Wednesday, February 25, 2009

The rich pay most of the taxes already

I've posted this before, but it's good to keep this in mind when listening to Obama casually assume that there is no problem having the rich pay half again as much as they are already paying (see my post on Obama's math from earlier today). This chart shows the cumulative share of taxes paid by top income earners, according to data from 2006 (e.g., the top 1% pay 40% of all income taxes, and the top 10% of earners pay 70% of all income taxes). To be in the top 1% of taxpayers you've got to have adjusted gross income of just under $400,000. Obama defines "rich" as those making at least $250,000, and that would consist of roughly the top 2% of income earners.

As a rule of thumb, the top 2% of taxpayers are probably paying close to 50% of all income taxes, which in 2006 totaled a bit over $1 trillion. Federal revenues for calendar year 2008 were $2.4 trillion, just about exactly the same as they were in 2006, so it's safe to assume that total income taxes haven't changed much since 2006. (Corporate taxes are a little over $300 billion, and payroll taxes are about $650 billion.)

It's hard to keep track of all the new spending Obama is proposing, but between the stimulus bill, universal healthcare and bank bailouts—plus his call for a general increase in the federal budget of 8.5% for the next year—it could easily add up to an extra $300 billion a year for many years to come. Do the math: the "rich" are currently paying about $500 billion per year in income taxes, and he presumably wants them to pay an additional $300 billion—a 60% increase in their tax burden. That is just about impossible in my book. Something has got to give.


Colin said...

Excellent post, thanks.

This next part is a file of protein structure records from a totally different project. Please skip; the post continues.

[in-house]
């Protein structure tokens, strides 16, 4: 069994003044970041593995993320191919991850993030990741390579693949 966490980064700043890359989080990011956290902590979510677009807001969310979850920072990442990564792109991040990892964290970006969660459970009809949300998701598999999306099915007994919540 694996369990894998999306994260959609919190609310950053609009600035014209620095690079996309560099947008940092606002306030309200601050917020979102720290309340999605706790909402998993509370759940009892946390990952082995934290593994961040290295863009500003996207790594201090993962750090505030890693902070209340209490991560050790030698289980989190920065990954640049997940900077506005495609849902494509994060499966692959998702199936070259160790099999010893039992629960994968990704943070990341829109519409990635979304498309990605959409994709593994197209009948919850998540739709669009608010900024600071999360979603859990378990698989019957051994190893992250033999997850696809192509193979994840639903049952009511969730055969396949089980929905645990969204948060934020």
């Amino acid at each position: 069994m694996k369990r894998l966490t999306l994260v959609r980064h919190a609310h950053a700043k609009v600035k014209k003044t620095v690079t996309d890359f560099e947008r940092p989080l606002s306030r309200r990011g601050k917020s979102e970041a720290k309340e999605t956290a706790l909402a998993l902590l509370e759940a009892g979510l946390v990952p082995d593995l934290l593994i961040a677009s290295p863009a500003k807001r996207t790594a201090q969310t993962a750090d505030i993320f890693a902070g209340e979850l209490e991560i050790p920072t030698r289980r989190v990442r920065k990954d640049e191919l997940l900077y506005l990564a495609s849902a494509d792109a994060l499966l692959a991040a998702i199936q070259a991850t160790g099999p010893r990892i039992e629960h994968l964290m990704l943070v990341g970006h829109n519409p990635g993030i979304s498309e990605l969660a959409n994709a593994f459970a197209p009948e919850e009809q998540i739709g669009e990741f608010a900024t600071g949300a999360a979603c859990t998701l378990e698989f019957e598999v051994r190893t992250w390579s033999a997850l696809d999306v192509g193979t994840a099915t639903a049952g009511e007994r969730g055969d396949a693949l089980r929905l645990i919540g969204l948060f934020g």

Paul said...


I don't think Obama really gives a rip about the specifics. It's about "fairness," as he told Charlie Gibson when Gibson pointed out how capital gains tax revenues were dynamic.

Scott Grannis said...

And he doesn't really care that his budget projects a deficit this year of 1.75 trillion. It's all about growing the size of government in ways that can't be reversed for at least a generation. That will be his legacy. In the name of "fairness" we will have brought down everyone's standard of living. Tragic.

Red River said...

Who has 1.75 trillion to buy all those T-bills?

What happens when no one shows up at the auction?

If you think its bad now, wait until t-bills are worthless.

Scott Grannis said...

Red: believe it or not, the market is acting like funding a $1.75 trillion deficit won't be a problem at all. Interest rates on T-bills and T-bonds are at historically low levels. The world is essentially begging for more bills and bonds. Of course that might change in the future, but for now I would estimate that a huge budget deficit won't be difficult at all to fund. If interest rates were at double digit levels, that would be another matter entirely. Obama's proposed budget would be a complete nonstarter. He is taking advantage of the crisis atmosphere to push through a budget that would otherwise be nearly unthinkable. It's a tragedy.

Bob said...

Obama and the liberal democrats currently in control are a reflection of an America that lost its way. An America that got spoiled in one generation and now cannot deal with the very same adversity that past generations embraced and overcame to create the dynamics that we refer to as Americanism, i.e. individuality, responsibility, graciousness, generosity, and success.

The tragedy is not Obama et al, but the population that believes in him.

All just my humble opinion of course.


P.S. Don't post much but visit almost every day. Great job.

Scott Grannis said...

Thanks Bob, and you make some very good points.

chaim said...


Why would any entity buy U.S. treasury notes longer than 5 years out at very low rates when it seems obvious that these will be severely devalued by the coming great inflation?

Scott Grannis said...

The only logical explanation for why Treasury is able to sell tons of bonds at historically low interest rates is this: buyers believe that a) the economy will be in very bad shape (thus creating lots of default risk for non-Treasury bonds) and b) inflation will remain very low or negative for a long time.